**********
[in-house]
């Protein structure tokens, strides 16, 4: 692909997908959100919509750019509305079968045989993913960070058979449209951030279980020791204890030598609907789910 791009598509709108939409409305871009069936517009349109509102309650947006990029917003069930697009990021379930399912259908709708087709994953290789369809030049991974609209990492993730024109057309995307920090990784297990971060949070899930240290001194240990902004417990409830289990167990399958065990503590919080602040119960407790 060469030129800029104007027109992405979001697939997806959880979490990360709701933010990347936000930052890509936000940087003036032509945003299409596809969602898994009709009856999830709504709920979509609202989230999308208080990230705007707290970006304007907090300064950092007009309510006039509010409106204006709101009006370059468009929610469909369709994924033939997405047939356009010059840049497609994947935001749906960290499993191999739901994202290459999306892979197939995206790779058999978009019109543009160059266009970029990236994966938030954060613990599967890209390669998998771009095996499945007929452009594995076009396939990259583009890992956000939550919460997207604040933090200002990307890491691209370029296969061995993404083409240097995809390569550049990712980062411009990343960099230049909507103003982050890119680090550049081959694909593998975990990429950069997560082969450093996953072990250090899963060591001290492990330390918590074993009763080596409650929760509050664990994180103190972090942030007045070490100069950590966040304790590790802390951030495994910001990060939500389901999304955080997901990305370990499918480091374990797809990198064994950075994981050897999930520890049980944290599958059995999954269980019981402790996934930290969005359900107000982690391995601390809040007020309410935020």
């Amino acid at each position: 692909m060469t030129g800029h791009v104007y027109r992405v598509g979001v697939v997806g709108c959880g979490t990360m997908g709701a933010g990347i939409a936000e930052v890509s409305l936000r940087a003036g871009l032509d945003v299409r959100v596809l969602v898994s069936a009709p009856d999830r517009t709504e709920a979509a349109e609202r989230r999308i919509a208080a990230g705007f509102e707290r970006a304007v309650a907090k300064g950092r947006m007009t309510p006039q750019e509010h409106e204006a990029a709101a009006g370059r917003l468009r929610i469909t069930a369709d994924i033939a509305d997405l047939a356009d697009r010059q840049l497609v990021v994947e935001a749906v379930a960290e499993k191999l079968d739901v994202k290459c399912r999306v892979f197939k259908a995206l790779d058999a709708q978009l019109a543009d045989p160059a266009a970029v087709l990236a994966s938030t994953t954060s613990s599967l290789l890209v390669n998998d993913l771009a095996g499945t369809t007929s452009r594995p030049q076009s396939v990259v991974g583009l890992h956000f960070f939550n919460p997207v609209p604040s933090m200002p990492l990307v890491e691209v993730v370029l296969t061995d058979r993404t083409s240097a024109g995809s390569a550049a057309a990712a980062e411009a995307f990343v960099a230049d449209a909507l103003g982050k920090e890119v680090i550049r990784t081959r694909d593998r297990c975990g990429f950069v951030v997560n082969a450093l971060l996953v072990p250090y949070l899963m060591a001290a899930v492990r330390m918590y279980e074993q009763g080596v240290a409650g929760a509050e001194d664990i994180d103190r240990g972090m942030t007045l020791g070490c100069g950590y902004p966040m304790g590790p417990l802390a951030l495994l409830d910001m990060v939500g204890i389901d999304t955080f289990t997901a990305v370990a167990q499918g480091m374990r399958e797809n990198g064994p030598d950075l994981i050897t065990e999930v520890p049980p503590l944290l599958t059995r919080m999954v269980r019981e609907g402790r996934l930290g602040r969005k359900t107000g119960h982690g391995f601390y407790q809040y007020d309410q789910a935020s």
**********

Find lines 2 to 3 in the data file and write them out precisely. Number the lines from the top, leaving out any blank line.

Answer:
């Protein structure tokens, strides 16, 4: 692909997908959100919509750019509305079968045989993913960070058979449209951030279980020791204890030598609907789910 791009598509709108939409409305871009069936517009349109509102309650947006990029917003069930697009990021379930399912259908709708087709994953290789369809030049991974609209990492993730024109057309995307920090990784297990971060949070899930240290001194240990902004417990409830289990167990399958065990503590919080602040119960407790 060469030129800029104007027109992405979001697939997806959880979490990360709701933010990347936000930052890509936000940087003036032509945003299409596809969602898994009709009856999830709504709920979509609202989230999308208080990230705007707290970006304007907090300064950092007009309510006039509010409106204006709101009006370059468009929610469909369709994924033939997405047939356009010059840049497609994947935001749906960290499993191999739901994202290459999306892979197939995206790779058999978009019109543009160059266009970029990236994966938030954060613990599967890209390669998998771009095996499945007929452009594995076009396939990259583009890992956000939550919460997207604040933090200002990307890491691209370029296969061995993404083409240097995809390569550049990712980062411009990343960099230049909507103003982050890119680090550049081959694909593998975990990429950069997560082969450093996953072990250090899963060591001290492990330390918590074993009763080596409650929760509050664990994180103190972090942030007045070490100069950590966040304790590790802390951030495994910001990060939500389901999304955080997901990305370990499918480091374990797809990198064994950075994981050897999930520890049980944290599958059995999954269980019981402790996934930290969005359900107000982690391995601390809040007020309410935020």
């Amino acid at each position: 692909m060469t030129g800029h791009v104007y027109r992405v598509g979001v697939v997806g709108c959880g979490t990360m997908g709701a933010g990347i939409a936000e930052v890509s409305l936000r940087a003036g871009l032509d945003v299409r959100v596809l969602v898994s069936a009709p009856d999830r517009t709504e709920a979509a349109e609202r989230r999308i919509a208080a990230g705007f509102e707290r970006a304007v309650a907090k300064g950092r947006m007009t309510p006039q750019e509010h409106e204006a990029a709101a009006g370059r917003l468009r929610i469909t069930a369709d994924i033939a509305d997405l047939a356009d697009r010059q840049l497609v990021v994947e935001a749906v379930a960290e499993k191999l079968d739901v994202k290459c399912r999306v892979f197939k259908a995206l790779d058999a709708q978009l019109a543009d045989p160059a266009a970029v087709l990236a994966s938030t994953t954060s613990s599967l290789l890209v390669n998998d993913l771009a095996g499945t369809t007929s452009r594995p030049q076009s396939v990259v991974g583009l890992h956000f960070f939550n919460p997207v609209p604040s933090m200002p990492l990307v890491e691209v993730v370029l296969t061995d058979r993404t083409s240097a024109g995809s390569a550049a057309a990712a980062e411009a995307f990343v960099a230049d449209a909507l103003g982050k920090e890119v680090i550049r990784t081959r694909d593998r297990c975990g990429f950069v951030v997560n082969a450093l971060l996953v072990p250090y949070l899963m060591a001290a899930v492990r330390m918590y279980e074993q009763g080596v240290a409650g929760a509050e001194d664990i994180d103190r240990g972090m942030t007045l020791g070490c100069g950590y902004p966040m304790g590790p417990l802390a951030l495994l409830d910001m990060v939500g204890i389901d999304t955080f289990t997901a990305v370990a167990q499918g480091m374990r399958e797809n990198g064994p030598d950075l994981i050897t065990e999930v520890p049980p503590l944290l599958t059995r919080m999954v269980r019981e609907g402790r996934l930290g602040r969005k359900t107000g119960h982690g391995f601390y407790q809040y007020d309410q789910a935020s």